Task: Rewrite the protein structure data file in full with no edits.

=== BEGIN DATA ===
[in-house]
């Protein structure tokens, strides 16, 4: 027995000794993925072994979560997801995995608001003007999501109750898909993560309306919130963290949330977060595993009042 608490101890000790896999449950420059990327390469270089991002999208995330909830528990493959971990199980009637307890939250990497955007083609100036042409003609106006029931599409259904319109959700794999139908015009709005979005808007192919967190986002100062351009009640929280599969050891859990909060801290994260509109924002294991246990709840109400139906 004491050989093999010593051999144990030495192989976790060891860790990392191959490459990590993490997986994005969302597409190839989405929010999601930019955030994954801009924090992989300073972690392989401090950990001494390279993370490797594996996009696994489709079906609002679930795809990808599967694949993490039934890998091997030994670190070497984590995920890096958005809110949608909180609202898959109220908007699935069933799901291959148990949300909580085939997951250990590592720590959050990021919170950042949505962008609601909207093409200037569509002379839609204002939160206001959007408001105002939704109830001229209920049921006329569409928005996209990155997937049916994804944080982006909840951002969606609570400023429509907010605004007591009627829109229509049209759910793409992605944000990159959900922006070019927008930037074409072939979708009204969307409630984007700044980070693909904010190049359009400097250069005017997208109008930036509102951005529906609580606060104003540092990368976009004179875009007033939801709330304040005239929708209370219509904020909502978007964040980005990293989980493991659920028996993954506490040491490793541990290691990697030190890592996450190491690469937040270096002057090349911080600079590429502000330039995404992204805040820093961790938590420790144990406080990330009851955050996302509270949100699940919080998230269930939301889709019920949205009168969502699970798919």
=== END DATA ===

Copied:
[in-house]
């Protein structure tokens, strides 16, 4: 027995000794993925072994979560997801995995608001003007999501109750898909993560309306919130963290949330977060595993009042 608490101890000790896999449950420059990327390469270089991002999208995330909830528990493959971990199980009637307890939250990497955007083609100036042409003609106006029931599409259904319109959700794999139908015009709005979005808007192919967190986002100062351009009640929280599969050891859990909060801290994260509109924002294991246990709840109400139906 004491050989093999010593051999144990030495192989976790060891860790990392191959490459990590993490997986994005969302597409190839989405929010999601930019955030994954801009924090992989300073972690392989401090950990001494390279993370490797594996996009696994489709079906609002679930795809990808599967694949993490039934890998091997030994670190070497984590995920890096958005809110949608909180609202898959109220908007699935069933799901291959148990949300909580085939997951250990590592720590959050990021919170950042949505962008609601909207093409200037569509002379839609204002939160206001959007408001105002939704109830001229209920049921006329569409928005996209990155997937049916994804944080982006909840951002969606609570400023429509907010605004007591009627829109229509049209759910793409992605944000990159959900922006070019927008930037074409072939979708009204969307409630984007700044980070693909904010190049359009400097250069005017997208109008930036509102951005529906609580606060104003540092990368976009004179875009007033939801709330304040005239929708209370219509904020909502978007964040980005990293989980493991659920028996993954506490040491490793541990290691990697030190890592996450190491690469937040270096002057090349911080600079590429502000330039995404992204805040820093961790938590420790144990406080990330009851955050996302509270949100699940919080998230269930939301889709019920949205009168969502699970798919």